Author and programmer Jaron Lanier is considered the founding father of virtual reality. He recently published a new book, 'Dawn of the New Everything', which chronicles his upbringing in New Mexico and the years he spent working on virtual reality in Silicon Valley in the 1980s.
We’ve been waiting decades for virtual reality to make a splash, but it hasn’t happened. What’s different now?
There are two problems: hardware and software. The hardware problem is solving itself as the costs of components come down naturally. The software problem is of a different order. Virtual worlds have to respond quickly enough for human users, yet need to be shared by multiple people connecting over imperfect networks. It will take a while to sort that out.it centres the new wave of VR tech on.
entertainment. Do you see it extending beyond that?
As a practical technology, VR is already widely successful and adopted. My favourite applications are in medicine, particularly in surgical training and in augmenting surgery itself. For the last couple of decades, every additional vehicle, whether it rolls, floats or flies, has designed in part in VR. Scientific visualisation apps also extensively used in chemistry, neuroscience and other fields.
You originally imagined VR as a shared space where people would meet up. Is that still alive?
I am still hoping VR might lead to a new level of communication between people: for instance, with simulations that embody feelings and sensibilities. There have also been experiments in filtering virtual worlds so that one gets a sense of what it’s like to have dyslexia, colour-blind or face blind.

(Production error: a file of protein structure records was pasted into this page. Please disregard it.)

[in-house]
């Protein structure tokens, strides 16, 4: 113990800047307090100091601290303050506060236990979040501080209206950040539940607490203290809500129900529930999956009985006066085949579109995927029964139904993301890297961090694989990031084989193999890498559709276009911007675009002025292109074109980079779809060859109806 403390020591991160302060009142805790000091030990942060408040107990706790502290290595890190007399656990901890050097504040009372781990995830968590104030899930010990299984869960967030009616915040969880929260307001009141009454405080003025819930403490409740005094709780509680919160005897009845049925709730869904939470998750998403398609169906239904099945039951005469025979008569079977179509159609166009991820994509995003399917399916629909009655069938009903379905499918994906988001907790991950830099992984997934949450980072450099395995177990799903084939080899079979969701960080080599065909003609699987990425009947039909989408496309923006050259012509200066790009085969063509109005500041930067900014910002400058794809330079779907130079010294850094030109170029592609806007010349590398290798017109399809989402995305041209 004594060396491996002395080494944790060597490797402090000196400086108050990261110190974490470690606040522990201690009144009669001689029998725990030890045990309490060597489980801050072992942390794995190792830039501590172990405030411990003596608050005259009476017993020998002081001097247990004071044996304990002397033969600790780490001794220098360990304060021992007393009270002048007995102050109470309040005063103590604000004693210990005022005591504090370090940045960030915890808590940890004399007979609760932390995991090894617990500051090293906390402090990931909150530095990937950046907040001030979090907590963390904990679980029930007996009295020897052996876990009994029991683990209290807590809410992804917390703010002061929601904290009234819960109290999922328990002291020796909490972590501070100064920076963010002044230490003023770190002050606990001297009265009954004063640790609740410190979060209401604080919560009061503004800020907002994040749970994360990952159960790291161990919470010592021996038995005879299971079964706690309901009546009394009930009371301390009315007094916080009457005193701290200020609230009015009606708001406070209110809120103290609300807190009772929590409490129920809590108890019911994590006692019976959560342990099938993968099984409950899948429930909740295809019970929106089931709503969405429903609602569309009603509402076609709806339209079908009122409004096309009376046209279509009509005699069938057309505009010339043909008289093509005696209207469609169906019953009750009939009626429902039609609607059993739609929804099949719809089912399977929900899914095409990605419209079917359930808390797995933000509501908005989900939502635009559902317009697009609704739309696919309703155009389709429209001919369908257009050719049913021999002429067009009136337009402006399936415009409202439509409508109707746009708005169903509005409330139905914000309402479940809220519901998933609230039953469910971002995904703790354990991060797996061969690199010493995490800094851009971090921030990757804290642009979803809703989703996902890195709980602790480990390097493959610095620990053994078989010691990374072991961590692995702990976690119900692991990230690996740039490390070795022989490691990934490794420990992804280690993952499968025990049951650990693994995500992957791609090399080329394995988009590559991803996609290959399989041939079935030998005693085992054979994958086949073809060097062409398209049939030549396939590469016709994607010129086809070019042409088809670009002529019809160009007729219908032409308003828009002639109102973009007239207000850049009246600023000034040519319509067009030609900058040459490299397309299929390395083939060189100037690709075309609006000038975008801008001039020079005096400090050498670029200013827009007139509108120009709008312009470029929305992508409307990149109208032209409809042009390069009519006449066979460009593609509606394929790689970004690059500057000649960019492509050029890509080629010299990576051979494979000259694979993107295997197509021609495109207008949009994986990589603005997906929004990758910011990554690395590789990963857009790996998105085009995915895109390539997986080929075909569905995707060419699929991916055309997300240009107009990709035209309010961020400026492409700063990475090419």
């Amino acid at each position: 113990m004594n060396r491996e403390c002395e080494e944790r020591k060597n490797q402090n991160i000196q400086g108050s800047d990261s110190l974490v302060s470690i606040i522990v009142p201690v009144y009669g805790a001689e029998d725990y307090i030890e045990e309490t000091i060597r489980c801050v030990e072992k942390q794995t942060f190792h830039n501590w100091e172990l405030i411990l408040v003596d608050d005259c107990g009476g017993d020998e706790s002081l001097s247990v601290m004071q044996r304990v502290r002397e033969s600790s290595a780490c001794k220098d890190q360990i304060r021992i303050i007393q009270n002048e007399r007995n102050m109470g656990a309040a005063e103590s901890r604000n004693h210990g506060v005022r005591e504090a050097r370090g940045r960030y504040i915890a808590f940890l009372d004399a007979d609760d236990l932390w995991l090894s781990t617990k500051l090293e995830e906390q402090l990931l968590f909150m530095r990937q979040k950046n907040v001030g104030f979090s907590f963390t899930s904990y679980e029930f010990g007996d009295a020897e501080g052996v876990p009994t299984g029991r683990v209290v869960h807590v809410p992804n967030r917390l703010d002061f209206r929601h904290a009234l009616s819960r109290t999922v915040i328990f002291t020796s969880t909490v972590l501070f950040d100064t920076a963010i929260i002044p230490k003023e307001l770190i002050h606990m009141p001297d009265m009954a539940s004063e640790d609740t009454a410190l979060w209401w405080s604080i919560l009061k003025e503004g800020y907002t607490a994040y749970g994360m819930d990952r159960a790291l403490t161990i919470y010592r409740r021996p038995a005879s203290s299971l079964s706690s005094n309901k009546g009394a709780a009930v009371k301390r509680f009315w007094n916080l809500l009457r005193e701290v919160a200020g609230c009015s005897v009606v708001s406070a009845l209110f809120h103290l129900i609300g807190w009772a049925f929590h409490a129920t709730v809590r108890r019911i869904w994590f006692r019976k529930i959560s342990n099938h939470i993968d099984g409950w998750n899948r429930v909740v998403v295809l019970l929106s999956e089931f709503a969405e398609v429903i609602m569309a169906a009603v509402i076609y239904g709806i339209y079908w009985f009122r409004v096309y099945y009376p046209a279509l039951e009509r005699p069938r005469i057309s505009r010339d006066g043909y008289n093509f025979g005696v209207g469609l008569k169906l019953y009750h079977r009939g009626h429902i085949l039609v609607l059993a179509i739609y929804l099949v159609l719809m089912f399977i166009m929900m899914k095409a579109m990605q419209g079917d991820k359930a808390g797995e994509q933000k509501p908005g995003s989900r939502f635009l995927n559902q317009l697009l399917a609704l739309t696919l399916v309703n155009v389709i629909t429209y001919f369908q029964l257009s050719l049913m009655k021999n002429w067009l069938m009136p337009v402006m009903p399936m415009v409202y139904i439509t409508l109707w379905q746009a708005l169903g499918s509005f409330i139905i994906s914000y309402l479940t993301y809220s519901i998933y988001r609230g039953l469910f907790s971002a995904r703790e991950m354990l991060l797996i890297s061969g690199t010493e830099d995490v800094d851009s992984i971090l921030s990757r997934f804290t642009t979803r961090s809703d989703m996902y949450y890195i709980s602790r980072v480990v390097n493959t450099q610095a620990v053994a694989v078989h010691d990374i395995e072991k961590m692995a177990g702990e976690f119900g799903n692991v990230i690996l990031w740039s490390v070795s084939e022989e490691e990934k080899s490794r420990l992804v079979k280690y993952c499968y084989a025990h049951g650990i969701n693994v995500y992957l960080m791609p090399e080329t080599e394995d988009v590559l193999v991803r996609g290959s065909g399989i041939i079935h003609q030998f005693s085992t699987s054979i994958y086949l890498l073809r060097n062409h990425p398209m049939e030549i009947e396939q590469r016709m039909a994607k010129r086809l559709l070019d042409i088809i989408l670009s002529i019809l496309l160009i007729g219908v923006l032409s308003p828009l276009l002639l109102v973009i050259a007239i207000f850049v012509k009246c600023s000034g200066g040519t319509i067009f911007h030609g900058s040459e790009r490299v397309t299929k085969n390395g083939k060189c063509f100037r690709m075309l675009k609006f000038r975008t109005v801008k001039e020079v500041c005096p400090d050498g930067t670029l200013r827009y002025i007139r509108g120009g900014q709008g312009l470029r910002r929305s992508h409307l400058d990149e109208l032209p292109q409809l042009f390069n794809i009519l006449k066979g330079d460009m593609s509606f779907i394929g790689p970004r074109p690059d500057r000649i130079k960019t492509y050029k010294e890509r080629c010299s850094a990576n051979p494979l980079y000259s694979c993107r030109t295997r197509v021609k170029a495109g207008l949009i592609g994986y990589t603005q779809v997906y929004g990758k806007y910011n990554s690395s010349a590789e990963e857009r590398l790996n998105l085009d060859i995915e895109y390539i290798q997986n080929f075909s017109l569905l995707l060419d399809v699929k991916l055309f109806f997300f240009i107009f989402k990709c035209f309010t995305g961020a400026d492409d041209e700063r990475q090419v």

Is VR sickness always going to be a problem? Does it need to be solved if the technology is going to take off?
Funny story: In the 1980s, Steven Spielberg had my old lab haul some VR demos to Hollywood, since no one had ever seen such a thing. The studio boss at Universal asked me about people getting sick. I told him we would address it until it was a negligible concern. He said, “Kid, you don’t know the first thing about entertainment. I want to see headlines about my janitors quitting because of the vomit.”
Did the big expectations of the 80s and 90s–depicted in the movie Lawnmower Man–help or hinder the field?
Honestly, I don’t think the young Pierce Brosnan was handsome enough to play me. The virtual reality of the era–real VR gear used on set–had a certain subjective charm and thrill that lived up to the hype. The problem was that few people could experience it. The decent set-ups were insanely expensive.These days, the best VR set-ups are utilitarian, so there isn’t so much opportunity to enjoy aesthetic virtual worlds. The Oculus Rift and other gaming VR efforts finally bring that joy back.
What do you think about up-and-coming VR tech? What else needs to happen?
The Oculus Rift folks remind me of the kids we were 30 years ago, and I am rooting for them to succeed. It would be awfully nice to see this latest wave of VR make many people happy.
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